Can the Henery Hypothesis Explain the Favourite-Longshot Bias?
The Favourite-Longshot Bias is the well-established tendency in most betting markets for bettors to over-bet ‘longshots’ (events with long odds, i.e. low probability events) and to relatively under-bet ‘favourites’ (events with short odds, i.e. high probability events).
Assume, for example, that Mr. Miller and Mr. Stiller both start with £1,000.
Now Mr. Miller places a level £10 stake on 100 horses quoted at 2 to 1
Mr. Stiller places a level £10 stake on 100 horses quoted at 20 to 1.
Who is likely to end up with more money at the end?
My Ladbrokes Flat Season Pocket Companion for 1990 provides a nicely laid out piece of evidence here for British flat horse racing between 1985 and 1989. The table conveniently presented in the Companion shows that not one out of 35 favourites sent off at 1/8 or shorter (as short as 1/25) lost between 1985 and 1989. This means a return of between 4% and 12.5% in a couple of minutes, which is an astronomical rate of interest. The point being made is that broadly speaking the shorter the odds, the better the return. The group of ‘white hot’ favourites (odds between 1/5 and 1/25) won 88 out of 96 races for a 6.5% profit. The following table looks at other odds groupings.
Odds Wins Runs Profit %
1/5-1/2 249 344 +£1.80 +0.52
4/7-5/4 881 1780 -£82.60 -4.64
6/4 -3/1 2187 7774 -£629 -8.09
7/2-6/1 3464 21681 -£2237 -10.32
8/1-20/1 2566 53741 -£19823 -36.89
25/1-100/1 441 43426 -£29424 -67.76
An interesting argument advanced by the Strathclyde-based statistician Dr. Robert Henery in 1985 is that the favourite-longshot bias is a consequence of bettors discounting a fixed fraction of their losses, i.e. they underweight their losses compared to their gains.
This argument also explains an observed link between the sum of bookmakers’ prices and the number of runners in a race. The prices being summed here are simply the odds. If, for example, odds of 3/1 (against) are offered about each of the five horses in a race, the implied probability of winning for each horse is ¼ and the sum of prices is 5/4.
In this context, an ‘over-round’ is defined as the excess of the sum of prices over 1, in this case ¼.
The rationale behind Henery’s hypothesis is that bettors will tend to explain away and therefore discount losses as atypical, or unrelated to the judgment of the bettor.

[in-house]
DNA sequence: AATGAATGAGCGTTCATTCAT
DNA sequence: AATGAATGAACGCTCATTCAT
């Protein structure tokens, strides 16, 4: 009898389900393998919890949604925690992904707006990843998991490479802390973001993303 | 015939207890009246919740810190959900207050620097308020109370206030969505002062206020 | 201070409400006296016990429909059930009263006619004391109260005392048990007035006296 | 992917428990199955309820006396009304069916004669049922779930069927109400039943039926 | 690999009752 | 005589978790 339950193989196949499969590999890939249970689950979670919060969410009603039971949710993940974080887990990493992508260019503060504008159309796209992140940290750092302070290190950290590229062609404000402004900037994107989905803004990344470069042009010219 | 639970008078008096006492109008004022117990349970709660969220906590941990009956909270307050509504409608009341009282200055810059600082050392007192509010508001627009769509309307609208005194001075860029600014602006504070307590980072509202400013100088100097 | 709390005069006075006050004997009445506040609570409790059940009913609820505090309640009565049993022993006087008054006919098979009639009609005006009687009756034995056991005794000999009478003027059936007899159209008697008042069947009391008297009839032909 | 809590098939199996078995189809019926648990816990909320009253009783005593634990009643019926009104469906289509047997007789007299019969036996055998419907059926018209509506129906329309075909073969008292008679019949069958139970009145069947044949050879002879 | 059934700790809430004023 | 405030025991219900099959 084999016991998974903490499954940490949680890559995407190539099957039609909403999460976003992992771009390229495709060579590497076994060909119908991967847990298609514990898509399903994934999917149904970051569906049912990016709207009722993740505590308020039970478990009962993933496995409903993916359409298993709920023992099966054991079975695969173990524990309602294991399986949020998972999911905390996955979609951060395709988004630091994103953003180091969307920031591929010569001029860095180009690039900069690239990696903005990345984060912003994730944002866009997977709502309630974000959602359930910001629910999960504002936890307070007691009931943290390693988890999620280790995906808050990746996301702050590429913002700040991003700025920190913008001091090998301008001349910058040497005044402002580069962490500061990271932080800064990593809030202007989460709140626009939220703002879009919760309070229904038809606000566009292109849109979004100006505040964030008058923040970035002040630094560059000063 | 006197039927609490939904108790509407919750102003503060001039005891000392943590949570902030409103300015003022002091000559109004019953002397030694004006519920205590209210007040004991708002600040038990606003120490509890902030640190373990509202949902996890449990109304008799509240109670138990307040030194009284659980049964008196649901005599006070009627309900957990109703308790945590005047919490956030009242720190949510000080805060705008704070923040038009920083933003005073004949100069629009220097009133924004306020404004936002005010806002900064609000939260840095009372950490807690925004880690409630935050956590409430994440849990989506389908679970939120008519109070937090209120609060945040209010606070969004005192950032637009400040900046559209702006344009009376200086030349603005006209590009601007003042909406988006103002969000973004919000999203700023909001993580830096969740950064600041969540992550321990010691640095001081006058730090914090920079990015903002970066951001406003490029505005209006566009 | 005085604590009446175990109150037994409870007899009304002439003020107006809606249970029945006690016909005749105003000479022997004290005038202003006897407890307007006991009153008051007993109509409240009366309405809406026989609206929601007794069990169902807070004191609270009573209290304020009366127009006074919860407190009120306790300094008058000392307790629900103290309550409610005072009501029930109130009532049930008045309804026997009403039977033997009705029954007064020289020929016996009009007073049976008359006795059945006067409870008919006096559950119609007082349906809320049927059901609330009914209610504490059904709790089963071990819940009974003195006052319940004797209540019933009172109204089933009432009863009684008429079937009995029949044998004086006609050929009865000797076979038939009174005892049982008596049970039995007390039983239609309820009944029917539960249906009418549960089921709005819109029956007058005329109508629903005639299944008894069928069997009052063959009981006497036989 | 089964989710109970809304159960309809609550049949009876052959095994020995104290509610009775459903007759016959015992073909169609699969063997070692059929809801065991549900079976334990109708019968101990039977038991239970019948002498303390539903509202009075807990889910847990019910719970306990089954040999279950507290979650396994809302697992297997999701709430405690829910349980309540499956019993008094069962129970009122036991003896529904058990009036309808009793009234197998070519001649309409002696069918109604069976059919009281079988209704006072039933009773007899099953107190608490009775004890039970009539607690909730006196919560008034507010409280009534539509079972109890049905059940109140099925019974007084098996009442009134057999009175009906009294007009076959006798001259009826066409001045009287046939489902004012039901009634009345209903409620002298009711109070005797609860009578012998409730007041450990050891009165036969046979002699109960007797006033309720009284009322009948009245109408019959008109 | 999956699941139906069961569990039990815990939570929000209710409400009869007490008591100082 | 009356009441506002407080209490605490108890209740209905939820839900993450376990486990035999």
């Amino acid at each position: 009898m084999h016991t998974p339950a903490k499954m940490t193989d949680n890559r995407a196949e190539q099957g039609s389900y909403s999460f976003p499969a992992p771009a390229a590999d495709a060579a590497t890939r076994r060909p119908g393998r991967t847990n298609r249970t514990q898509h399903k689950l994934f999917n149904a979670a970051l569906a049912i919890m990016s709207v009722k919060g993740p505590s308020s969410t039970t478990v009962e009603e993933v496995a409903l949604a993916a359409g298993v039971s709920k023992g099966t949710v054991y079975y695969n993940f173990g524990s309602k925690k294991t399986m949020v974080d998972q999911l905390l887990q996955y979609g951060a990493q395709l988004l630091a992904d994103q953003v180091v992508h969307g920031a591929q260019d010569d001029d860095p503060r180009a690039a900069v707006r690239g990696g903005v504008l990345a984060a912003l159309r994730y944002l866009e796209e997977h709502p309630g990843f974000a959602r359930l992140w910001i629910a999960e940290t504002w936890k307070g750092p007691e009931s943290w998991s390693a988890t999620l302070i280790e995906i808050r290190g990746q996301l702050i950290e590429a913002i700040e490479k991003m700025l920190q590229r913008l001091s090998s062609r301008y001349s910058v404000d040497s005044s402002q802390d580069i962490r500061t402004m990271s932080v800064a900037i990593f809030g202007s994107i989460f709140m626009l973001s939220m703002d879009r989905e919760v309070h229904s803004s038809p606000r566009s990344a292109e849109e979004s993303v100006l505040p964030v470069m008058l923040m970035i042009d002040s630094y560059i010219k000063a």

This is consistent with contemporaneous work on the psychology of gambling, such as Gilovich in 1983 and Gilovich and Douglas in 1986.
These studies demonstrate how gamblers tend to discount their losses, often as ‘near wins’ or the outcome of ‘fluke’ events, while bolstering their wins.
Let’s look more closely at how the Henery odds transformation works.
If the true probability of a horse losing a race is q, then the true odds against winning are q/(1-q).
For example, if the true probability of a horse losing a race (q) is ¾, the chance that it will win the race is ¼, i.e. 1- ¾. The odds against it winning are: q/(1-q) = 3/4/(1-3/4) = 3/4/(1/4) = 3/1.
Henery now applies a transformation whereby the bettor will assess the chance of losing not as q, but as Q which is equal to fq, where f is the fixed fraction of losses undiscounted by the bettor.
If, for example, f = ¾, and the true chance of a horse losing is ½ (q=1/2), then the bettor will rate subjectively the chance of the horse losing as Q = fq.
So Q = ½. ¾ = 3/8, i.e. a subjective chance of winning of 5/8.
So the perceived (subjective) odds of winning associated with true (objective odds) of losing of 50% (Evens, i.e. q=1/2) is 3/5 (60%), i.e. odds-on.
This is derived as follows:
Q/(1-Q) = fq/(1-fq) = 3/8/(1-3/8) = 3/8/(5/8) = 3/5
If the true probability of a horse losing a race is 80%, so that the true odds against winning are 4/1 (q = 0.8), then the bettor will assess the chance of losing not as q, but as Q which is equal to fq, where f is the fixed fraction of losses undiscounted by the bettor.
If, for example, f = ¾, and the true chance of a horse losing is 4/5 (q=0.8), then the bettor will rate subjectively the chance of the horse losing as Q = fq.
So Q = 3/4. 4/5 = 12/20, i.e. a subjective chance of winning of 8/20 (2/5).